in a violent start to the second anniversary of the uprigss that tloed ouster of hosni mubarak. the protesters are unhappy with the progress that's been made since the revolution. and this shines a light on the ongoing divide between islamists and their secular opponents. >>> a new threat from north korea. pyongyang threatened to attack south korea if seoul joins in a new round of united nations sanctions. north korea calls the sanctions, quote, a declaration of war. >>> and as if the flu season wasn't enough to worry about, a new strain of the norovirus stomach bug is sweeping through the u.s. and it's nasty with gut-wrenching effects that experts say can be even harder to fight off than the flu. it's also easily spread through touching a contaminated surface or eating food handled by an infected person. >>> sports for disabled students is the focus of a sweeping now policy. the department of education is ordering schools to include disabled students in existing sports programs or create equal alternative options. >>> we're hearing now from the fake girlfriend in the manti te'o hoax. these ar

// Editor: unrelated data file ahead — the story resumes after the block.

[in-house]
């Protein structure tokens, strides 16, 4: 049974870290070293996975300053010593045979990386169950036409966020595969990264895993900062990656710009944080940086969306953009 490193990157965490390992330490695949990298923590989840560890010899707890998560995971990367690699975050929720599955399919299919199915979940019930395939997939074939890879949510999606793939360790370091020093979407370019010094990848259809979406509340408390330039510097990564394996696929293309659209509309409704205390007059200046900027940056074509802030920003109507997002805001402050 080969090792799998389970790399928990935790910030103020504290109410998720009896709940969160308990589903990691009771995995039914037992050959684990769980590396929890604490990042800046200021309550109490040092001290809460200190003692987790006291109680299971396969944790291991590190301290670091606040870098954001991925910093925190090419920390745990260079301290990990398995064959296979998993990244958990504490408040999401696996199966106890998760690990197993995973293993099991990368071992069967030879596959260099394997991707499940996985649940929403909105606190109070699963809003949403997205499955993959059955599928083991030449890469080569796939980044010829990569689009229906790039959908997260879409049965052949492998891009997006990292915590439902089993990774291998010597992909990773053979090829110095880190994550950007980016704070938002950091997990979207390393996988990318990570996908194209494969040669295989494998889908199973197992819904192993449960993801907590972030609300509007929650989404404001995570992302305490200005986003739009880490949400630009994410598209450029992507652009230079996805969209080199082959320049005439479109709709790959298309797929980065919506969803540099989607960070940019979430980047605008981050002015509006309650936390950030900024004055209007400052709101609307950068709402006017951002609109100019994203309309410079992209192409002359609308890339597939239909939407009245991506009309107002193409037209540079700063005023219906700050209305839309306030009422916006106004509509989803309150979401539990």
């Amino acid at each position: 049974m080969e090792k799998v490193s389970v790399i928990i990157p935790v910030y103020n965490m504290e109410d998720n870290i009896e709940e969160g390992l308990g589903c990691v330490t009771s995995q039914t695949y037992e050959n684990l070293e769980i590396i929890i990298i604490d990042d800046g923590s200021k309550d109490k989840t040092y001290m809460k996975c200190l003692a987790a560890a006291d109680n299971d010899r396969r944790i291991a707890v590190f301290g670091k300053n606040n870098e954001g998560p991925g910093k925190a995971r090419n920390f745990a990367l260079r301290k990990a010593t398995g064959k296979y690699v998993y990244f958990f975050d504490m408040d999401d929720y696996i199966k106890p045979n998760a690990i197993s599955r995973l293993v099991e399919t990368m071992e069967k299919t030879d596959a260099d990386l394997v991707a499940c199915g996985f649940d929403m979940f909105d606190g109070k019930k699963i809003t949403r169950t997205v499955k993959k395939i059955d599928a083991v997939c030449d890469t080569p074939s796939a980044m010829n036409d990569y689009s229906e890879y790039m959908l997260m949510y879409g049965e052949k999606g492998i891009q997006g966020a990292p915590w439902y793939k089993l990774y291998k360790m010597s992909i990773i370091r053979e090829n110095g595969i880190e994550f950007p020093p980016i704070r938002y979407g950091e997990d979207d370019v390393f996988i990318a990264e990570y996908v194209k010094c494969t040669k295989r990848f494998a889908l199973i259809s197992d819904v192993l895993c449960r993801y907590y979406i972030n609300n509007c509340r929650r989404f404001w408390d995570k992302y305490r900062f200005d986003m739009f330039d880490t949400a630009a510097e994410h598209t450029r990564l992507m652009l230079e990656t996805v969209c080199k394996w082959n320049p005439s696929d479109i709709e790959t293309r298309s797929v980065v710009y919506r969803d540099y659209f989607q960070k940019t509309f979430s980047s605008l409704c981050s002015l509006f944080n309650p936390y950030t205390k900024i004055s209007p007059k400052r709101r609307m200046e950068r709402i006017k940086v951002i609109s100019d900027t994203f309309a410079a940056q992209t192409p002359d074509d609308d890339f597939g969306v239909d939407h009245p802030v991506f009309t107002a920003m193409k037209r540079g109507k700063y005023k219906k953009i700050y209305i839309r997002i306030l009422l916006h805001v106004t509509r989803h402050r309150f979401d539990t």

to the overthrow of mu bar bar hosni mubarak. how much has changed there? we have a reporter live in cairo. can we go back to the live pictures and explain exactly what's going on there? >> reporter: there are clashes taking place. we don't want to blow things out of proportion. this is a street a few blocks away from the square that leads to government buildings. police recollected a concrete barrier on one side. you have young protesters. they look like teenagers throwing rocks over the babarri police. a few blocks from that street, things are very calm. not a lot of people out here. a few hundred. we expect the larger crowds to come after friday prayers which end about an hour and a half from now. it's hard to believe it was two years ago when egyptians started an uprising that toppled former president hosni mubarak, of course that uprising started here in tahrir square. they said enough with hosni mubarak. we want our political freedom. we want jobs, a better way of life. i don't think a lot of people expected hosni mubarak to be toppled. incredibly, he was. however, two years later, not all e